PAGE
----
Individual countries will not be able to successfully address society’s current challenges. Only a solidarity-based and networked Europe can rise to the occasion. For this, we need new spaces and methods of collaboration to strengthen the European public sphere. Join us on 10 December, 2:00 – 5:00 pm CET as participants from around Europe come together to debate and discuss the Europe of tomorrow.
In today’s turbulent world, do we need a new progressive Ostpolitik? Join our distinguished guests from Warsaw, Berlin, Brussels and Washington DC to lay the foundation for new approaches to a future-oriented foreign policy.
How can a value-based approach to technological change promote economic, social, and ecological progress? How can the public and the private sector harness new technologies to boost innovation and provide social benefits to society at large? At the #Tech4Society Policy Paper Launch on 16 December 2020, we discussed these and other questions with Julia Borggräfe, Joanna Bryson, Thomas Ramge and Rasmus Rothe.
On November 3, both presidential as well as General Election took place in the United States. How can their outcomes affect the global role of cities? Join us for a conversation about a new era of multilateralism from the bottom-up with Almut Möller, State Secretary of Hamburg and Stephen K. Benjamin, Mayor of Columbia, SC.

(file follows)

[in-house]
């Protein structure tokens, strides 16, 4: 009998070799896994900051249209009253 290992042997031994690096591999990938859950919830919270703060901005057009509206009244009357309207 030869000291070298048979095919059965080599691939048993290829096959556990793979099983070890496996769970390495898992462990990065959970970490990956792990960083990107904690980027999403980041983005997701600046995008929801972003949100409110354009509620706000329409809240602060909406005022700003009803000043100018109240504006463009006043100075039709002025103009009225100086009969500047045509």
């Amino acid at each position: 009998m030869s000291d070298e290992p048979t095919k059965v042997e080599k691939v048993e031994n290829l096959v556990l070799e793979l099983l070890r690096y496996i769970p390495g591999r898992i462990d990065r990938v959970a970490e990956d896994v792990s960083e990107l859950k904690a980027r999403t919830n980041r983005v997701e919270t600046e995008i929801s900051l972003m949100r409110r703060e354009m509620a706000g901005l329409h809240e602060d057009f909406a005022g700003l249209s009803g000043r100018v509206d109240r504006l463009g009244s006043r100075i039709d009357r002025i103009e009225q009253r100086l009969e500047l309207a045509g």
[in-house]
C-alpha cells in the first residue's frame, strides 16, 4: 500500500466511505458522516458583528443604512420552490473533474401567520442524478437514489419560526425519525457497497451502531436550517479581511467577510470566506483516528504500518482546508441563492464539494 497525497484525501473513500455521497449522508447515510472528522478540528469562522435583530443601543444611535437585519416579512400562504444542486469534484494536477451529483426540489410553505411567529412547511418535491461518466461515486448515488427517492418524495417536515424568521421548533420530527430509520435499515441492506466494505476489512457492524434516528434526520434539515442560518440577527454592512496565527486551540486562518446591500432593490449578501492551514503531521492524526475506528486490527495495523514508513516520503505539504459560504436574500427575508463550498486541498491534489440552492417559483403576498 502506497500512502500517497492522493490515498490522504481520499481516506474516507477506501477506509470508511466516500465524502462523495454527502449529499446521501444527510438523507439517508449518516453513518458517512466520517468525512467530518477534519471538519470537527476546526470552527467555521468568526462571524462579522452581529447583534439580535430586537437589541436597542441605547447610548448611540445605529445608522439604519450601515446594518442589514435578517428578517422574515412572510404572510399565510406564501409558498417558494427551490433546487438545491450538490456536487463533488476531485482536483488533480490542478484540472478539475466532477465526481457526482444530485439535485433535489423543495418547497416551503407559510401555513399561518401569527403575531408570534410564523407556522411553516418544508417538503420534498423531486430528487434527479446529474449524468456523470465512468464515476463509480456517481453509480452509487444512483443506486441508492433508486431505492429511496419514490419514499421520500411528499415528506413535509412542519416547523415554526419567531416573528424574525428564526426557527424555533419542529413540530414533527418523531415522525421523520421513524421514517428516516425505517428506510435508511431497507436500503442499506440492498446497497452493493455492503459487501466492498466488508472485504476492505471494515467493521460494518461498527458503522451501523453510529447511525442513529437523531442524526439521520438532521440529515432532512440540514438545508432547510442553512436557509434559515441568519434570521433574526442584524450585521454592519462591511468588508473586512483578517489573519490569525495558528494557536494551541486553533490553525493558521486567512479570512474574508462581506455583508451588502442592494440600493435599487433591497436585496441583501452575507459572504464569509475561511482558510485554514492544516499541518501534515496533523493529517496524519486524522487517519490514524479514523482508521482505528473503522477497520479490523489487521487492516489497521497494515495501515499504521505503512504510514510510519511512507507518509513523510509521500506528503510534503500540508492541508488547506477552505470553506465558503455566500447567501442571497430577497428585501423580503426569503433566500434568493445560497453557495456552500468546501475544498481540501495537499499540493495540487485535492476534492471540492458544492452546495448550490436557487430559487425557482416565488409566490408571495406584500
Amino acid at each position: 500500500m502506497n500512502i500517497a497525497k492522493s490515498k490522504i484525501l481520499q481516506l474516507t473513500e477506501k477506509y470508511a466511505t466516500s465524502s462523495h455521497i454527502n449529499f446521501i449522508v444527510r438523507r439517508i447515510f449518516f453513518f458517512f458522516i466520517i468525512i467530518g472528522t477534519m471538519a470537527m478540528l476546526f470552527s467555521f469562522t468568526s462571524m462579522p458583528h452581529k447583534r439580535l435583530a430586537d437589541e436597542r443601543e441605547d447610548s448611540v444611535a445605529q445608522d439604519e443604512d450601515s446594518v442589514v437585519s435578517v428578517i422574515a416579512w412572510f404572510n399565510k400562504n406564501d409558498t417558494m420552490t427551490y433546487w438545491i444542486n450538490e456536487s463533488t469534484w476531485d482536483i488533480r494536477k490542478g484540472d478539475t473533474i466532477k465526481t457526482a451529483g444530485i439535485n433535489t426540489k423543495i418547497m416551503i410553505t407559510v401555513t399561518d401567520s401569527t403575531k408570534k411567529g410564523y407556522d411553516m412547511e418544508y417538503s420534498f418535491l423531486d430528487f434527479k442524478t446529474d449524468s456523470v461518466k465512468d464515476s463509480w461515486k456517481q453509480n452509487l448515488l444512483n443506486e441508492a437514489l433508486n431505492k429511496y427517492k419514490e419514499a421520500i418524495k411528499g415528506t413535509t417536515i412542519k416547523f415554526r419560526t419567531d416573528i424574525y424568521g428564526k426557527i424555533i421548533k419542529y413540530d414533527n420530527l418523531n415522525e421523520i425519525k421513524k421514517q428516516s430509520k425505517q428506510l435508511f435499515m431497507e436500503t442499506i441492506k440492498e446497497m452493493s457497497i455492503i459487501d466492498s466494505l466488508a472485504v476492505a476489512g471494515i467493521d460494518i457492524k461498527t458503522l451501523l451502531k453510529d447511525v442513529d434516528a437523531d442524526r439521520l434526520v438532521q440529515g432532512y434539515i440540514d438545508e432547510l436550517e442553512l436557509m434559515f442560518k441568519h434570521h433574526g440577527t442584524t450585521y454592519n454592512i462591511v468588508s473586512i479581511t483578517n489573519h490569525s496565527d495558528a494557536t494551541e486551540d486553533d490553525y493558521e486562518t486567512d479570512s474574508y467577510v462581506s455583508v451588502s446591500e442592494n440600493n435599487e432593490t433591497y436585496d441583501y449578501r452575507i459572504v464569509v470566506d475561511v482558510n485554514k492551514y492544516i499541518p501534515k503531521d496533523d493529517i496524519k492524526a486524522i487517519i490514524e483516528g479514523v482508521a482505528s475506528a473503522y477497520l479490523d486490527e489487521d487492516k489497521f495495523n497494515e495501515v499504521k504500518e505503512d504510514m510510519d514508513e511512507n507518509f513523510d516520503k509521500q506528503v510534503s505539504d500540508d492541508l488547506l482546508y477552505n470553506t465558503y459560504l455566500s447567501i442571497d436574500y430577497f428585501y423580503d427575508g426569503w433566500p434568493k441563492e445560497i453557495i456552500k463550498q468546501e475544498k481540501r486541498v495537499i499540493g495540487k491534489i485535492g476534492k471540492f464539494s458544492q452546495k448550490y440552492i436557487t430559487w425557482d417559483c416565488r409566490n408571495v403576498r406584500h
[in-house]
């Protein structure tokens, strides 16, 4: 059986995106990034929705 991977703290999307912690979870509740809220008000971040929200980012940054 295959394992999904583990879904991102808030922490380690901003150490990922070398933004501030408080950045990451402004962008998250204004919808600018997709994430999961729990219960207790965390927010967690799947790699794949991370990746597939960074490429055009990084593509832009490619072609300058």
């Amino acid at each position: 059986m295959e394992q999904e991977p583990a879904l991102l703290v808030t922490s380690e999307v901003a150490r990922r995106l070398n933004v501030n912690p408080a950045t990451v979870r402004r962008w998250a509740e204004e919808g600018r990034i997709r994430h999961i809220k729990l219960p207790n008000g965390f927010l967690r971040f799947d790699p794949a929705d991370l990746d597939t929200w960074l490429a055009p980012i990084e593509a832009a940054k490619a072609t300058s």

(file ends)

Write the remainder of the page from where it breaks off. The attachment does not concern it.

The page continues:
The last five years have seen many political systems succumb to far-right parties and tendencies. Aggravating this threat are the current public health and climate crises. Bold responses are urgently needed. But first progressives need to win at the ballot box in order to implement their visions. Larry Cohen and Bettina Martin discuss.
In this workshop, we sought to explore ways of how new technologies can address some of the key societal challenges in health and the world of work and discussed with participants solutions for providing the political framework for scaling up technologies that work for the benefit of society.
The last five years have seen many political systems succumb to far-right parties and tendencies. Aggravating this threat are the current public health and climate crises. Progressive majorities are needed now, to remove the current authoritarians from power and to critically address systemic shortcomings. Join us to discuss how to win electoral majorities!
In this workshop, we explored what the future of government and a modern state may look like and how new technologies can empower citizens to foster trust, transparency, and social cohesion.
Together with leading experts and policymakers, we explored what is necessary to build an economy that is conducive to linking new technologies with sustainable and inclusive growth.
Revisit the highlights of the Progressive Governance Digital Summit 2020, including remarks by Madeleine Albright, Lodewijk Asscher, Annalena Baerbock, Nadia Calviño, Anneliese Dodds, Anke Hassel, Matthew Goodwin, Joschka Fischer, Heiko Maas, Mariana Mazzucato, Dani Rodrik, Olaf Scholz, Matthew Taylor, Adam Tooze, Catherine E. de Vries.